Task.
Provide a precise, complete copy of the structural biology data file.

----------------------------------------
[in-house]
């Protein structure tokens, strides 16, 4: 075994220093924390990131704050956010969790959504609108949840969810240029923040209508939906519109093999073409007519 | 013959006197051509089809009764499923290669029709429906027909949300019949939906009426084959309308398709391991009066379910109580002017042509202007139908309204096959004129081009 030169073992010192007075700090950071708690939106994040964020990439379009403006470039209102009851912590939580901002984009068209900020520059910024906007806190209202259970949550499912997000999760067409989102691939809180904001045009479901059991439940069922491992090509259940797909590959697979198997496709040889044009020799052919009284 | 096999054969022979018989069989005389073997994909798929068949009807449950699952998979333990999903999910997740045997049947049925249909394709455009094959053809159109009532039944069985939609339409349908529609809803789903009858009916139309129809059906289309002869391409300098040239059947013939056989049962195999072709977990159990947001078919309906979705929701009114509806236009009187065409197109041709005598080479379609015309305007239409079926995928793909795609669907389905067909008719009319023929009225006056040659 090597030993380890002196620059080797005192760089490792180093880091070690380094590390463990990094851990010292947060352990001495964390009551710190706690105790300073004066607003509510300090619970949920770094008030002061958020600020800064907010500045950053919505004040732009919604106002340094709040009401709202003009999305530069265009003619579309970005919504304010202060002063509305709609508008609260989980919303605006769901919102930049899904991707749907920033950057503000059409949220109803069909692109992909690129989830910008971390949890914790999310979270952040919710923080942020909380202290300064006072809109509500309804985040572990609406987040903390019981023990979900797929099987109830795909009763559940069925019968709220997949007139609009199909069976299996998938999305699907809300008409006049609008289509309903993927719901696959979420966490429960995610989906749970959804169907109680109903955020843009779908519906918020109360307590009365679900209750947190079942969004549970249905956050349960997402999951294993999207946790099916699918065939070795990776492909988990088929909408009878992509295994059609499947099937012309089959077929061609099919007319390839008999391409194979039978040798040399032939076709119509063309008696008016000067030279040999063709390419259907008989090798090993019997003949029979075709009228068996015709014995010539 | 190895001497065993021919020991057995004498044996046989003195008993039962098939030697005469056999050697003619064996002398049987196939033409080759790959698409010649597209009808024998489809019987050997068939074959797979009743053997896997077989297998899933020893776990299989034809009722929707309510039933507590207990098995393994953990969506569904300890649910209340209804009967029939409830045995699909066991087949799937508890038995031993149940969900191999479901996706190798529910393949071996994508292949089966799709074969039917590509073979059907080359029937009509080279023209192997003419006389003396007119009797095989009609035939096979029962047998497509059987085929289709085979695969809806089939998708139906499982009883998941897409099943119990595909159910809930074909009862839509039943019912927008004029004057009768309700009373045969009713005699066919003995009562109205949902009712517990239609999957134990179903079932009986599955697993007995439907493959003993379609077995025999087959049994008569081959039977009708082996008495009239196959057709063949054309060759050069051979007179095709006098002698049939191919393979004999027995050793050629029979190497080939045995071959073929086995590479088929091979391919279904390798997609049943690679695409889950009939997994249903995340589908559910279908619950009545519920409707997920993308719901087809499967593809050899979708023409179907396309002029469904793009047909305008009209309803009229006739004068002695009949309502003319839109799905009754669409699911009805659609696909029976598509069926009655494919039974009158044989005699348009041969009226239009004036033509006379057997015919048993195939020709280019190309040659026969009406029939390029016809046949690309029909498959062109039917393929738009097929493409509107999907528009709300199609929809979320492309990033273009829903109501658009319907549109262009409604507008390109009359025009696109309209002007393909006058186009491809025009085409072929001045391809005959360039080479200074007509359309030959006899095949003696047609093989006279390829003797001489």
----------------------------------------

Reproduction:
[in-house]
């Protein structure tokens, strides 16, 4: 075994220093924390990131704050956010969790959504609108949840969810240029923040209508939906519109093999073409007519 | 013959006197051509089809009764499923290669029709429906027909949300019949939906009426084959309308398709391991009066379910109580002017042509202007139908309204096959004129081009 030169073992010192007075700090950071708690939106994040964020990439379009403006470039209102009851912590939580901002984009068209900020520059910024906007806190209202259970949550499912997000999760067409989102691939809180904001045009479901059991439940069922491992090509259940797909590959697979198997496709040889044009020799052919009284 | 096999054969022979018989069989005389073997994909798929068949009807449950699952998979333990999903999910997740045997049947049925249909394709455009094959053809159109009532039944069985939609339409349908529609809803789903009858009916139309129809059906289309002869391409300098040239059947013939056989049962195999072709977990159990947001078919309906979705929701009114509806236009009187065409197109041709005598080479379609015309305007239409079926995928793909795609669907389905067909008719009319023929009225006056040659 090597030993380890002196620059080797005192760089490792180093880091070690380094590390463990990094851990010292947060352990001495964390009551710190706690105790300073004066607003509510300090619970949920770094008030002061958020600020800064907010500045950053919505004040732009919604106002340094709040009401709202003009999305530069265009003619579309970005919504304010202060002063509305709609508008609260989980919303605006769901919102930049899904991707749907920033950057503000059409949220109803069909692109992909690129989830910008971390949890914790999310979270952040919710923080942020909380202290300064006072809109509500309804985040572990609406987040903390019981023990979900797929099987109830795909009763559940069925019968709220997949007139609009199909069976299996998938999305699907809300008409006049609008289509309903993927719901696959979420966490429960995610989906749970959804169907109680109903955020843009779908519906918020109360307590009365679900209750947190079942969004549970249905956050349960997402999951294993999207946790099916699918065939070795990776492909988990088929909408009878992509295994059609499947099937012309089959077929061609099919007319390839008999391409194979039978040798040399032939076709119509063309008696008016000067030279040999063709390419259907008989090798090993019997003949029979075709009228068996015709014995010539 | 190895001497065993021919020991057995004498044996046989003195008993039962098939030697005469056999050697003619064996002398049987196939033409080759790959698409010649597209009808024998489809019987050997068939074959797979009743053997896997077989297998899933020893776990299989034809009722929707309510039933507590207990098995393994953990969506569904300890649910209340209804009967029939409830045995699909066991087949799937508890038995031993149940969900191999479901996706190798529910393949071996994508292949089966799709074969039917590509073979059907080359029937009509080279023209192997003419006389003396007119009797095989009609035939096979029962047998497509059987085929289709085979695969809806089939998708139906499982009883998941897409099943119990595909159910809930074909009862839509039943019912927008004029004057009768309700009373045969009713005699066919003995009562109205949902009712517990239609999957134990179903079932009986599955697993007995439907493959003993379609077995025999087959049994008569081959039977009708082996008495009239196959057709063949054309060759050069051979007179095709006098002698049939191919393979004999027995050793050629029979190497080939045995071959073929086995590479088929091979391919279904390798997609049943690679695409889950009939997994249903995340589908559910279908619950009545519920409707997920993308719901087809499967593809050899979708023409179907396309002029469904793009047909305008009209309803009229006739004068002695009949309502003319839109799905009754669409699911009805659609696909029976598509069926009655494919039974009158044989005699348009041969009226239009004036033509006379057997015919048993195939020709280019190309040659026969009406029939390029016809046949690309029909498959062109039917393929738009097929493409509107999907528009709300199609929809979320492309990033273009829903109501658009319907549109262009409604507008390109009359025009696109309209002007393909006058186009491809025009085409072929001045391809005959360039080479200074007509359309030959006899095949003696047609093989006279390829003797001489």